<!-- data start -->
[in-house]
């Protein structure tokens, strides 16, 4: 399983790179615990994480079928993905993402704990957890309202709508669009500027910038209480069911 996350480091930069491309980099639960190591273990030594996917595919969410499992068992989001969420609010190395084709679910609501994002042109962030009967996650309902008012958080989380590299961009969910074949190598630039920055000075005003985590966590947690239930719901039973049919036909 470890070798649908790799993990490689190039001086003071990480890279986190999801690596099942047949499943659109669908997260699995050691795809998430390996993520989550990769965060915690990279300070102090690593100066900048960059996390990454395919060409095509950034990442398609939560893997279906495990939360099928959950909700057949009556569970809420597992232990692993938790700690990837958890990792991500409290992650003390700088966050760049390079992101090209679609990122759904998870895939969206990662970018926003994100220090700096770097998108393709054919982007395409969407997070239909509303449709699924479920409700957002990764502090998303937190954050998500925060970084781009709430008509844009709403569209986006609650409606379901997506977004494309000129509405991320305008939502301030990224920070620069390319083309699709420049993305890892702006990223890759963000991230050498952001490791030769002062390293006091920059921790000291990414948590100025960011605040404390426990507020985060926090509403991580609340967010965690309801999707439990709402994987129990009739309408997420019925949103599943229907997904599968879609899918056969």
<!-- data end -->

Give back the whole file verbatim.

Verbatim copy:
[in-house]
């Protein structure tokens, strides 16, 4: 399983790179615990994480079928993905993402704990957890309202709508669009500027910038209480069911 996350480091930069491309980099639960190591273990030594996917595919969410499992068992989001969420609010190395084709679910609501994002042109962030009967996650309902008012958080989380590299961009969910074949190598630039920055000075005003985590966590947690239930719901039973049919036909 470890070798649908790799993990490689190039001086003071990480890279986190999801690596099942047949499943659109669908997260699995050691795809998430390996993520989550990769965060915690990279300070102090690593100066900048960059996390990454395919060409095509950034990442398609939560893997279906495990939360099928959950909700057949009556569970809420597992232990692993938790700690990837958890990792991500409290992650003390700088966050760049390079992101090209679609990122759904998870895939969206990662970018926003994100220090700096770097998108393709054919982007395409969407997070239909509303449709699924479920409700957002990764502090998303937190954050998500925060970084781009709430008509844009709403569209986006609650409606379901997506977004494309000129509405991320305008939502301030990224920070620069390319083309699709420049993305890892702006990223890759963000991230050498952001490791030769002062390293006091920059921790000291990414948590100025960011605040404390426990507020985060926090509403991580609340967010965690309801999707439990709402994987129990009739309408997420019925949103599943229907997904599968879609899918056969």